Public flagships unaffordable for most students, report finds

Public flagship universities are widely considered to be “among the best deals in higher education”—they often offer students more resources, better research opportunities, higher graduation rates, stronger alumni networks, and better post-graduation outcomes than other public institutions. However, most flagship universities are not fulfilling their promise to support social mobility, according to a new analysis indicating that many flagships are simply not affordable for low-income students.

Just six of 50 state flagships considered affordable

For the new report, the Institute for Higher Education Policy (IHEP) used nationally representative data to create five fictional profiles of low-, middle-, and high-income students. The researchers then estimated whether those students’ families could cover the cost of college if they were “setting aside 10 percent of discretionary income for 10 years, with the student working 10 hours per week while enrolled,” according to Inside Higher Ed.

The report found that nearly all 50 public flagships studied were affordable for the wealthiest students from families earning more than $167,000 annually, while just six were affordable for low-income students. Only at those universities, The Chronicle of Higher Education notes, “did lower-income students have access to enough scholarships and grants to cover attendance costs.”

Less-affordable institutions, meanwhile, may be focused on closing funding gaps by increasing tuition, recruiting out-of-state students able and willing to pay more, and awarding aid to higher-income students in hopes of boosting prestige. “The decisions that leaders are making in terms of spending really comes down to prioritization of different values and different priorities,” said Mamie Voight, vice president for policy research at IHEP and a co-author of the report.

Call to increase access for low-income students

IHEP offers several policy recommendations to address access and affordability gaps at public flagships, urging institutions to award state and institutional aid based on student need and design aid programs that cover all unmet need for low-income students.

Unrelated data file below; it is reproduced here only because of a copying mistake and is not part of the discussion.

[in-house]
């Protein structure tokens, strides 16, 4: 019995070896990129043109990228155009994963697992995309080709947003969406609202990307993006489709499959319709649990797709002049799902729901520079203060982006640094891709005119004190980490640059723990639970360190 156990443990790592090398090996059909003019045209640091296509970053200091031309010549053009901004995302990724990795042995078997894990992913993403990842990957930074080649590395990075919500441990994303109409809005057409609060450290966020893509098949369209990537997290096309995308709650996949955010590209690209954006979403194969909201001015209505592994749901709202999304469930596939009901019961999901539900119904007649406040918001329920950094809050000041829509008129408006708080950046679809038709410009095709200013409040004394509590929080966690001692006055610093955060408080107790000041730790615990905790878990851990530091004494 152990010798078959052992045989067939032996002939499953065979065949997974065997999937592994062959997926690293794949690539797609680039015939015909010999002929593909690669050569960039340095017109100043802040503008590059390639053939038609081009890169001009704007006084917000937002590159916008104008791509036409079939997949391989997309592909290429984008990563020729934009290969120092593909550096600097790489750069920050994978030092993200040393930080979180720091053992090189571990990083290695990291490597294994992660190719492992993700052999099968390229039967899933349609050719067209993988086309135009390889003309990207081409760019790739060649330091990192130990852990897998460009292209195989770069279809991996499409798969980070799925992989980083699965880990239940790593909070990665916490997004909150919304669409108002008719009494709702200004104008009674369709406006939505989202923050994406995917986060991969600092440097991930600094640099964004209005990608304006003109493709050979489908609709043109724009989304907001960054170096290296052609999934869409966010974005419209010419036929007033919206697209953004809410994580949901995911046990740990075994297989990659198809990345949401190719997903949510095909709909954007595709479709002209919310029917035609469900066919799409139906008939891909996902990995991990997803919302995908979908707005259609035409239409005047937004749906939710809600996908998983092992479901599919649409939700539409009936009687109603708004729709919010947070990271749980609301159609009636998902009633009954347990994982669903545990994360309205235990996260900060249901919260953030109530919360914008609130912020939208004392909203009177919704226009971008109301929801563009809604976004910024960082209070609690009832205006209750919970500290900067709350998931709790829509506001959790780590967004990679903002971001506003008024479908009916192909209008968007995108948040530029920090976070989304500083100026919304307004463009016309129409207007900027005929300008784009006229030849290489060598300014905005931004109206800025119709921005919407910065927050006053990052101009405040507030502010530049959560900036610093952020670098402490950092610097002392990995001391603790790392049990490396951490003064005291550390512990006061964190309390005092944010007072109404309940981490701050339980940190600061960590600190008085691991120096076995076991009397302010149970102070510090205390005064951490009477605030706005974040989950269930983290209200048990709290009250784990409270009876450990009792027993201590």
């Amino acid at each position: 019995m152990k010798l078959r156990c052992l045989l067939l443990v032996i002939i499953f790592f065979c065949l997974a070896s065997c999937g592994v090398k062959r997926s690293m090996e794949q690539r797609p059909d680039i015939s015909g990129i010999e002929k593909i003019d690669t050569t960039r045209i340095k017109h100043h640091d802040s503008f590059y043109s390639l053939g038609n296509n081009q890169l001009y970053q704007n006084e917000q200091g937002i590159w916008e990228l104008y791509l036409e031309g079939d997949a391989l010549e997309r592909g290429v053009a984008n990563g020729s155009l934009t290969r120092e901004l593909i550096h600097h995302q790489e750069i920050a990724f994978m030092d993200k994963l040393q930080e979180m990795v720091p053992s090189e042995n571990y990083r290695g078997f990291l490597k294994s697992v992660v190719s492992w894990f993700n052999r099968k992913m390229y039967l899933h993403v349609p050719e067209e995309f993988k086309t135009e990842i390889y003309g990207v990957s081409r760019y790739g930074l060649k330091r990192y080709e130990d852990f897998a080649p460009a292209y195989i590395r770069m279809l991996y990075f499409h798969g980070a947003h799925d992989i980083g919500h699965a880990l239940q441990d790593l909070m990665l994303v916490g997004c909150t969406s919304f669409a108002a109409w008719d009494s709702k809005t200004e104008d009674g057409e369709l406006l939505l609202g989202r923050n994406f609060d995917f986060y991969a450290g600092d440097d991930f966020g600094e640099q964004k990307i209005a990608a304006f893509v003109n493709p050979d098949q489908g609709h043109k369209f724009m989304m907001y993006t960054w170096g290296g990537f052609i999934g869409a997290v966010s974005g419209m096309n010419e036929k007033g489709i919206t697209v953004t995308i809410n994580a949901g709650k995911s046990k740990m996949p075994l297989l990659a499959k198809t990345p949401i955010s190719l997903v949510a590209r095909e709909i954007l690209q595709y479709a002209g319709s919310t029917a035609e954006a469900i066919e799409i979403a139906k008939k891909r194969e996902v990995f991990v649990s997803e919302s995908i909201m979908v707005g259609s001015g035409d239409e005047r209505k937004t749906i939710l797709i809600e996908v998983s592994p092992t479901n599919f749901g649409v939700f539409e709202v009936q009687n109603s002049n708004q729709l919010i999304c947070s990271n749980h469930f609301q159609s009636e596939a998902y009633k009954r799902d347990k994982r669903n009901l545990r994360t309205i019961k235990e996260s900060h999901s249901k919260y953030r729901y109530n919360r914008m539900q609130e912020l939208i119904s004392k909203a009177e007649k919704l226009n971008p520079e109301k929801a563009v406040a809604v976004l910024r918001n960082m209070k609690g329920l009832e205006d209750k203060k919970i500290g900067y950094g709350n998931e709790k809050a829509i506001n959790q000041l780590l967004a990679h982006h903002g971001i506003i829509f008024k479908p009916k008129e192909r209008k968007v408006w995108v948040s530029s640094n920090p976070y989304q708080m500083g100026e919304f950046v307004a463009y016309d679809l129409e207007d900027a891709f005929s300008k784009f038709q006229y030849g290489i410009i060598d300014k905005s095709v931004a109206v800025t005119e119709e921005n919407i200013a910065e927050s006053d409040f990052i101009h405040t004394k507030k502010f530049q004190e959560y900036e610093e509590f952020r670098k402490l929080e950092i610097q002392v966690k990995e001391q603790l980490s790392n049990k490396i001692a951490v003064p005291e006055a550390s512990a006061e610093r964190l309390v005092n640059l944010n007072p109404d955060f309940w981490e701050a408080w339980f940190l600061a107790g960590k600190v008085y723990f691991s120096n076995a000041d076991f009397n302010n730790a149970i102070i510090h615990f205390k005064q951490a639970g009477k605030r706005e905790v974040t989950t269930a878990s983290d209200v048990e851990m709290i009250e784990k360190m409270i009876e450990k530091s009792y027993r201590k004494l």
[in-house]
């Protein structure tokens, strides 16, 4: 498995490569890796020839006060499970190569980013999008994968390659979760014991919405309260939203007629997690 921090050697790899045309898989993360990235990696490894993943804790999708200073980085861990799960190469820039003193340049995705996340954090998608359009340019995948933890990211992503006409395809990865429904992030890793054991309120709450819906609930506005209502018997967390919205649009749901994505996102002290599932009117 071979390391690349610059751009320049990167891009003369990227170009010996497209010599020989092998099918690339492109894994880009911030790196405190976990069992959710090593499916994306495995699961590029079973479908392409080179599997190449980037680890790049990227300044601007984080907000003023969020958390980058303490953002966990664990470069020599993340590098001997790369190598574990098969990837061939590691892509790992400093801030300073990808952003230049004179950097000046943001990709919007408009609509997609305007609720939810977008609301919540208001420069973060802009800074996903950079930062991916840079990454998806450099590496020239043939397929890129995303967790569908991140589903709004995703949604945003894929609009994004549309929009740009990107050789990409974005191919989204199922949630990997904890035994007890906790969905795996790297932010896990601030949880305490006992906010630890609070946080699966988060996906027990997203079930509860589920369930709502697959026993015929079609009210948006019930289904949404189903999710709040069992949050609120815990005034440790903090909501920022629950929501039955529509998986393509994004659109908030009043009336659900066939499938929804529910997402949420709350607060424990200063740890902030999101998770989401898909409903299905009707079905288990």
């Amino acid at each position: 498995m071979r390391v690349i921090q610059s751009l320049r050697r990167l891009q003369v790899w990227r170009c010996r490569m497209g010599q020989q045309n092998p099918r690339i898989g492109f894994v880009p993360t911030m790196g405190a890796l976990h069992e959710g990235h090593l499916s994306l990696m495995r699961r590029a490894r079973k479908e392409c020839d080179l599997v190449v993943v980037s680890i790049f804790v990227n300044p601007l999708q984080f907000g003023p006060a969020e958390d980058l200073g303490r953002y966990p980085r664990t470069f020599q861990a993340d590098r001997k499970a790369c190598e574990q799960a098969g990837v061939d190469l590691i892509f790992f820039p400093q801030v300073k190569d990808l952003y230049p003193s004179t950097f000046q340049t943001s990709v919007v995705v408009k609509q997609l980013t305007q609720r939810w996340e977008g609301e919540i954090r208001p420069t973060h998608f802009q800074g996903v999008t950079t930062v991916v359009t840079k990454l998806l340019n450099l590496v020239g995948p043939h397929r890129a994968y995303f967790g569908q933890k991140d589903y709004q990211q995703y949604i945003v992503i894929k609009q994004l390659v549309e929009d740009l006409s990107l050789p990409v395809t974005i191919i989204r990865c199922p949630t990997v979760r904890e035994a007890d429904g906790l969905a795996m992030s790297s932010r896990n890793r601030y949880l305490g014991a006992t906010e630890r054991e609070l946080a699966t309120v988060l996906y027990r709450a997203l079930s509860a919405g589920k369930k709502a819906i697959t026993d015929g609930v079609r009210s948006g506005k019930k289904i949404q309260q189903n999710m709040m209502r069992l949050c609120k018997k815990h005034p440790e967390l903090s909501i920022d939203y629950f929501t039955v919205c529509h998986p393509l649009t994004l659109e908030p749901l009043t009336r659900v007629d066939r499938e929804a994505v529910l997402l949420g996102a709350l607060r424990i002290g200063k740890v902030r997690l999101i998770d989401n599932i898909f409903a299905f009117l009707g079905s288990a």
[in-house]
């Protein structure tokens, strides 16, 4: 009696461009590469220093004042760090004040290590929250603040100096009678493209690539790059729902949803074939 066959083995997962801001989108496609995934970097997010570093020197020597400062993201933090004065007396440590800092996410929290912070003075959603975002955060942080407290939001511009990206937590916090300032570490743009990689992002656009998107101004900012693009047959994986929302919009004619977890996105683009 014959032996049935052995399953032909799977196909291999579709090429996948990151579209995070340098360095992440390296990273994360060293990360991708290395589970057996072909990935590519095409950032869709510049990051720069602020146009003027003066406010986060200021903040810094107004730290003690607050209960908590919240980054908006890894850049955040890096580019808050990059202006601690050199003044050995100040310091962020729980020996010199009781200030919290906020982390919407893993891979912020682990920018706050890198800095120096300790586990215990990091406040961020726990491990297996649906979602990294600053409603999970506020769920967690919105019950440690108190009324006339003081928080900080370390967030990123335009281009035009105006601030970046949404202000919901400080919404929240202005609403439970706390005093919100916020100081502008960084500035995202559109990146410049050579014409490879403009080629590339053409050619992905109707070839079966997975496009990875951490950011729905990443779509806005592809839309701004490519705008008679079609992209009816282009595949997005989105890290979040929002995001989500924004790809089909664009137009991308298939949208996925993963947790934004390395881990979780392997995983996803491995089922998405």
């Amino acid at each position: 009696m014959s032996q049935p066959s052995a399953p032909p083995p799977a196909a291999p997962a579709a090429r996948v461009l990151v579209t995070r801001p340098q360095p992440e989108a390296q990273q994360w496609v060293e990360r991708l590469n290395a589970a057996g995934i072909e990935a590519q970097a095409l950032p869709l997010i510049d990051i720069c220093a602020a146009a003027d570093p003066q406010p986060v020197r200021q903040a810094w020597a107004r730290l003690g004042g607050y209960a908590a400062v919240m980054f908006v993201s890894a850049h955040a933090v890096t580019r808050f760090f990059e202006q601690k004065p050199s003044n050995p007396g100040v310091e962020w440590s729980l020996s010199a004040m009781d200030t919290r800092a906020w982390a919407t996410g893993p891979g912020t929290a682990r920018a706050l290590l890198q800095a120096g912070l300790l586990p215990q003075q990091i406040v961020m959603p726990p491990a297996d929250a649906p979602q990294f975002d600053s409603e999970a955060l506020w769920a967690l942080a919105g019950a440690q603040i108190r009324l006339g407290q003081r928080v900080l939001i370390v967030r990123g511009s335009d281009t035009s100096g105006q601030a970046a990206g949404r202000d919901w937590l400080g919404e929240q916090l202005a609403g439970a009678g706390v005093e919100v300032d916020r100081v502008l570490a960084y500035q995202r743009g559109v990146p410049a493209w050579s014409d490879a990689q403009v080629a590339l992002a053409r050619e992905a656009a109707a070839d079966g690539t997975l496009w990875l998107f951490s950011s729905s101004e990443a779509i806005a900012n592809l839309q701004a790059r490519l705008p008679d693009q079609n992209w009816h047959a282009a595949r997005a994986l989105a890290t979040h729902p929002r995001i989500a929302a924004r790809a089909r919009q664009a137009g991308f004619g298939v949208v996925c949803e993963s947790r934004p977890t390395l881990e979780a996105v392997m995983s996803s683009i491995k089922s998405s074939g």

IHEP points to efforts like Carolina Covenant program at the University of North Carolina Chapel Hill, one of the six “affordable” flagships identified in its report. Through the Covenant program, UNC commits to meeting the full financial need of students from families whose incomes fall below 200 percent of the poverty line. The program—supported by philanthropic donations, as well as state and federal aid—covers not only tuition but also room and board, books, health care services, and academic and personal support programming. “The campus is very committed to its public nature,” Rachelle Feldman, associate provost and director of scholarships and student aid told Inside Higher Ed. “Our campus would be worse off without these students.”

Topics in this story

Next Up

How can colleges better support students living ‘in poverty’s long shadow’?

When low-income college students come to campus, they often bring family and community responsibilities with them. Drawing on his own experiences, Harvard professor Anthony Abraham Jack calls on administrators to recognize and better support students shouldering that stress.